Humans must be to blame for climate change, say scientists

No possible natural phenomenon could have caused the huge rise in temperatures experienced in last half-century

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Climate scientists have delivered a powerful riposte to their sceptical critics with a study that strengthens the case for saying global warming is largely the result of man-made emissions of greenhouse gases.

The researchers found that no other possible natural phenomenon, such as volcanic eruptions or variations in the activity of the Sun, could explain the significant warming of the planet over the past half century as recorded on every continent including Antarctica.

It is only when the warming effect of emitting millions of tonnes of carbon dioxide into the atmosphere from human activity is considered that it is possible to explain why global average temperatures have risen so significantly since the middle of the 20th century.

The study updates a 2007 report by the Intergovernmental Panel on Climate Change and has discovered several new elements of the global climate which have been influenced by humans, such as an increasing amount of water vapour evaporating from the warmer oceans into the atmosphere and a corresponding increase in the saltiness of the sea.

"There is an increasingly remote possibility that climate change is dominated by natural rather than anthropogenic [man-made] factors," the scientists concluded in their study, published in the journal Wiley Interdisciplinary Reviews of Climate Change.

Scientific observations based on temperature recordings on every continent, as well as thermometer readings on, in and above the oceans, leave "little room for doubt" that the earth is warming, but trying to attribute a cause for this global warming is not possible unless man-made activity in the form of carbon dioxide emissions is taken into account, the scientists said.

The review, led by Peter Stott of the Met Office Hadley Centre in Exeter, found the "fingerprints" of human activity on many different aspects of climate change, including the overall warming of the Antarctic recently documented for the first time by other researchers.

"The observations cannot be explained by natural factors," Dr Stott said. Since 1980, the Earth has warmed by about 0.5C and is now warming at a rate of about 0.16C per decade, with even higher rates at higher latitudes such as in the Arctic.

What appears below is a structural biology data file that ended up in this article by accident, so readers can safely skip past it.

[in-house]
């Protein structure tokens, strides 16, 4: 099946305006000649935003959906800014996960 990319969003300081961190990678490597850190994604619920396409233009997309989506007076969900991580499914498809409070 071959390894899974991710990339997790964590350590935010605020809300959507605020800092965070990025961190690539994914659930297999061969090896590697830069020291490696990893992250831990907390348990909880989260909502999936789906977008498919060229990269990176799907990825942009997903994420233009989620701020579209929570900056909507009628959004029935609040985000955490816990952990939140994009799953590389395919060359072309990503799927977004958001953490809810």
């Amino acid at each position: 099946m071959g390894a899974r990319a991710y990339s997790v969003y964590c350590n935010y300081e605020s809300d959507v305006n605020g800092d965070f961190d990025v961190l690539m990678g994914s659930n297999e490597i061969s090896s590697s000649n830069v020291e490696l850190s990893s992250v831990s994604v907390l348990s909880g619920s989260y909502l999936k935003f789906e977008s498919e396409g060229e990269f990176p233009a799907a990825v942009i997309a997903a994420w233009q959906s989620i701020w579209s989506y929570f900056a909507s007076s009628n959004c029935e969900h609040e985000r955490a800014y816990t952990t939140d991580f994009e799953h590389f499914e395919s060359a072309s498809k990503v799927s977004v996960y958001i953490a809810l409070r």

"The fingerprint of human influence has been detected in many different aspects of observed climate change. We've seen it in temperature, and increases in atmospheric humidity, we've seen it in salinity changes. We've seen it in reductions in Arctic sea ice and changing rainfall patterns," Dr Stott said. "What we see here are observations consistent with a warming world. This wealth of evidence we have now shows there is an increasingly remote possibility of climate change being dominated by natural factors rather than human factors."

He dismissed suggestions that variations in solar activity – the intensity of the Sun – could explain warming patterns over the past few decades. If the Sun was responsible then both the upper and lower atmosphere would be getting warmer, instead of just the lower atmosphere as predicted by computer models of greenhouse gas warming.

He also said that more water vapour is evaporating into the atmosphere as a result of warmer oceans and this is driving the water cycle harder, causing wetter areas in northern latitudes such as Britain to get wetter and drier areas in tropical regions such as East Africa to get drier.

Asked whether climate sceptics would agree with the findings, Dr Stott said: "I just hope people look at the evidence of how the climate is changing in such a systematic way. I hope they make up their minds on the scientific evidence."

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